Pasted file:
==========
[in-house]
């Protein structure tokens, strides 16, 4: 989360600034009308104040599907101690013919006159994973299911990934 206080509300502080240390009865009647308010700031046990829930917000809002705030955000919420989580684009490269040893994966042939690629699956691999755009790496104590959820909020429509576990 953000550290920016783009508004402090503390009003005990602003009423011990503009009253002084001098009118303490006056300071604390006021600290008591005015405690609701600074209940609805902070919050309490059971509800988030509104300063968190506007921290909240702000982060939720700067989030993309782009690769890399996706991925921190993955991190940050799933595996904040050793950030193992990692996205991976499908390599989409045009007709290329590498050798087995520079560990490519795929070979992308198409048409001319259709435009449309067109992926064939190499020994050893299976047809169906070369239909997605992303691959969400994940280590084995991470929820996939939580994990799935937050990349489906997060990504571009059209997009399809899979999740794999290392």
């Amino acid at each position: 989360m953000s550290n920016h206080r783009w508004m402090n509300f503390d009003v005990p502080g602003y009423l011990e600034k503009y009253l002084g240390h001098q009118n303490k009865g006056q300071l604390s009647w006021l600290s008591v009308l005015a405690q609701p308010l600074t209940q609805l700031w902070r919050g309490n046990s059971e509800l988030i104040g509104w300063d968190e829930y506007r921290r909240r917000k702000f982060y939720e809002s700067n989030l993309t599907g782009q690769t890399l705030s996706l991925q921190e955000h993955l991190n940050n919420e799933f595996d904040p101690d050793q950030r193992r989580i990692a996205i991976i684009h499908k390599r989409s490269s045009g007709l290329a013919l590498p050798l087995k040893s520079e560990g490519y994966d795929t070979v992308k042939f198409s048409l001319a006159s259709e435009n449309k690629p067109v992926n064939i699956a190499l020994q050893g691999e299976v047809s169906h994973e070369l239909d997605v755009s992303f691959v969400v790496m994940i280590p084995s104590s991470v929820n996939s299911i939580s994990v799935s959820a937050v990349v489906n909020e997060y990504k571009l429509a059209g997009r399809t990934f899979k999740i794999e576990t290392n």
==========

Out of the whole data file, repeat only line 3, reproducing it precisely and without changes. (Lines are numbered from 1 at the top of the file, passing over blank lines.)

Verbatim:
């Amino acid at each position: 989360m953000s550290n920016h206080r783009w508004m402090n509300f503390d009003v005990p502080g602003y009423l011990e600034k503009y009253l002084g240390h001098q009118n303490k009865g006056q300071l604390s009647w006021l600290s008591v009308l005015a405690q609701p308010l600074t209940q609805l700031w902070r919050g309490n046990s059971e509800l988030i104040g509104w300063d968190e829930y506007r921290r909240r917000k702000f982060y939720e809002s700067n989030l993309t599907g782009q690769t890399l705030s996706l991925q921190e955000h993955l991190n940050n919420e799933f595996d904040p101690d050793q950030r193992r989580i990692a996205i991976i684009h499908k390599r989409s490269s045009g007709l290329a013919l590498p050798l087995k040893s520079e560990g490519y994966d795929t070979v992308k042939f198409s048409l001319a006159s259709e435009n449309k690629p067109v992926n064939i699956a190499l020994q050893g691999e299976v047809s169906h994973e070369l239909d997605v755009s992303f691959v969400v790496m994940i280590p084995s104590s991470v929820n996939s299911i939580s994990v799935s959820a937050v990349v489906n909020e997060y990504k571009l429509a059209g997009r399809t990934f899979k999740i794999e576990t290392n």